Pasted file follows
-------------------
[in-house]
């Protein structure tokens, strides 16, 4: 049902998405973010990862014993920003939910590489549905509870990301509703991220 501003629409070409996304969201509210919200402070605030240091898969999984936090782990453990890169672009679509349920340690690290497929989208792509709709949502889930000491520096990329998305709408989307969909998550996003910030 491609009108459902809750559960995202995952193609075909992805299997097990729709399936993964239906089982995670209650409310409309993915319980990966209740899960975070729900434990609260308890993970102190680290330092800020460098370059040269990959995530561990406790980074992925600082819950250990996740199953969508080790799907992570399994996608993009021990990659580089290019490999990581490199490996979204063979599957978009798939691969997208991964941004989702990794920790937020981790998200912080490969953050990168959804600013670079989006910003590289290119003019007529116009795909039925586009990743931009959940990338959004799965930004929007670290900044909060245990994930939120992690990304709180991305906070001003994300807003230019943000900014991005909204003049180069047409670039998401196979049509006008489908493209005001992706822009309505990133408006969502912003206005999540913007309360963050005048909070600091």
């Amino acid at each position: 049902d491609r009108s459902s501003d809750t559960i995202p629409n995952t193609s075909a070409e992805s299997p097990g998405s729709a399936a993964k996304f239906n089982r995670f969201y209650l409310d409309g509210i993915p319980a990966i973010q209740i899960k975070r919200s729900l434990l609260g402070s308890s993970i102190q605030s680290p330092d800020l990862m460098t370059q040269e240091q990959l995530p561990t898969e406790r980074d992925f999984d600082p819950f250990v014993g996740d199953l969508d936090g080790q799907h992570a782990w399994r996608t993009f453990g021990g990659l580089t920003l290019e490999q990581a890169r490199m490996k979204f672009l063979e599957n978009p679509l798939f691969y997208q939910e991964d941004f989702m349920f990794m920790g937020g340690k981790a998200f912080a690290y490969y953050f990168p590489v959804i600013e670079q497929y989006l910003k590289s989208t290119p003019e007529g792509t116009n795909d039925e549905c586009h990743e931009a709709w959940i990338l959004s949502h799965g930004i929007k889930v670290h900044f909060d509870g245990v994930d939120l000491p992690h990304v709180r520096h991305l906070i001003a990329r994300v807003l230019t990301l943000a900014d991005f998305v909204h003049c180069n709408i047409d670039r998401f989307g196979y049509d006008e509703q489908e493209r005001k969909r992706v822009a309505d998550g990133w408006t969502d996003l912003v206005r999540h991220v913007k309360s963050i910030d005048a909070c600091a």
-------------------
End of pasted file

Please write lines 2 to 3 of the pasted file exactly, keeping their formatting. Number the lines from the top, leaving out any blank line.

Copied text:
């Protein structure tokens, strides 16, 4: 049902998405973010990862014993920003939910590489549905509870990301509703991220 501003629409070409996304969201509210919200402070605030240091898969999984936090782990453990890169672009679509349920340690690290497929989208792509709709949502889930000491520096990329998305709408989307969909998550996003910030 491609009108459902809750559960995202995952193609075909992805299997097990729709399936993964239906089982995670209650409310409309993915319980990966209740899960975070729900434990609260308890993970102190680290330092800020460098370059040269990959995530561990406790980074992925600082819950250990996740199953969508080790799907992570399994996608993009021990990659580089290019490999990581490199490996979204063979599957978009798939691969997208991964941004989702990794920790937020981790998200912080490969953050990168959804600013670079989006910003590289290119003019007529116009795909039925586009990743931009959940990338959004799965930004929007670290900044909060245990994930939120992690990304709180991305906070001003994300807003230019943000900014991005909204003049180069047409670039998401196979049509006008489908493209005001992706822009309505990133408006969502912003206005999540913007309360963050005048909070600091």
């Amino acid at each position: 049902d491609r009108s459902s501003d809750t559960i995202p629409n995952t193609s075909a070409e992805s299997p097990g998405s729709a399936a993964k996304f239906n089982r995670f969201y209650l409310d409309g509210i993915p319980a990966i973010q209740i899960k975070r919200s729900l434990l609260g402070s308890s993970i102190q605030s680290p330092d800020l990862m460098t370059q040269e240091q990959l995530p561990t898969e406790r980074d992925f999984d600082p819950f250990v014993g996740d199953l969508d936090g080790q799907h992570a782990w399994r996608t993009f453990g021990g990659l580089t920003l290019e490999q990581a890169r490199m490996k979204f672009l063979e599957n978009p679509l798939f691969y997208q939910e991964d941004f989702m349920f990794m920790g937020g340690k981790a998200f912080a690290y490969y953050f990168p590489v959804i600013e670079q497929y989006l910003k590289s989208t290119p003019e007529g792509t116009n795909d039925e549905c586009h990743e931009a709709w959940i990338l959004s949502h799965g930004i929007k889930v670290h900044f909060d509870g245990v994930d939120l000491p992690h990304v709180r520096h991305l906070i001003a990329r994300v807003l230019t990301l943000a900014d991005f998305v909204h003049c180069n709408i047409d670039r998401f989307g196979y049509d006008e509703q489908e493209r005001k969909r992706v822009a309505d998550g990133w408006t969502d996003l912003v206005r999540h991220v913007k309360s963050i910030d005048a909070c600091a």